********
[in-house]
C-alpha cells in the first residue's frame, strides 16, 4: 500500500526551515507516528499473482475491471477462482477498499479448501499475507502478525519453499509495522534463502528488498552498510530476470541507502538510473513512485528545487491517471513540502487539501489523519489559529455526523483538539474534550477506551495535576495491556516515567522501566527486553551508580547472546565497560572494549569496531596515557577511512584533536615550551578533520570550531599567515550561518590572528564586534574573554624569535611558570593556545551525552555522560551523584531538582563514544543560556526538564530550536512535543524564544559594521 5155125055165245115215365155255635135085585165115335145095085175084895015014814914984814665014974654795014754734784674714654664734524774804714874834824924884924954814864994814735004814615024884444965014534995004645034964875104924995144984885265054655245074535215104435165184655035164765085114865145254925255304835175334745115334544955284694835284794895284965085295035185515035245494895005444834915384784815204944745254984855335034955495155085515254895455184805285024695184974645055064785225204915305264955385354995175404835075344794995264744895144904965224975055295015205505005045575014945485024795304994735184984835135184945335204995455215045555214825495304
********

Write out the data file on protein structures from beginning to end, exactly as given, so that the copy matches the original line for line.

[in-house]
C-alpha cells in the first residue's frame, strides 16, 4: 500500500526551515507516528499473482475491471477462482477498499479448501499475507502478525519453499509495522534463502528488498552498510530476470541507502538510473513512485528545487491517471513540502487539501489523519489559529455526523483538539474534550477506551495535576495491556516515567522501566527486553551508580547472546565497560572494549569496531596515557577511512584533536615550551578533520570550531599567515550561518590572528564586534574573554624569535611558570593556545551525552555522560551523584531538582563514544543560556526538564530550536512535543524564544559594521 5155125055165245115215365155255635135085585165115335145095085175084895015014814914984814665014974654795014754734784674714654664734524774804714874834824924884924954814864994814735004814615024884444965014534995004645034964875104924995144984885265054655245074535215104435165184655035164765085114865145254925255304835175334745115334544955284694835284794895284965085295035185515035245494895005444834915384784815204944745254984855335034955495155085515254895455184805285024695184974645055064785225204915305264955385354995175404835075344794995264744895144904965224975055295015205505005045575014945485024795304994735184984835135184945335204995455215045555214825495304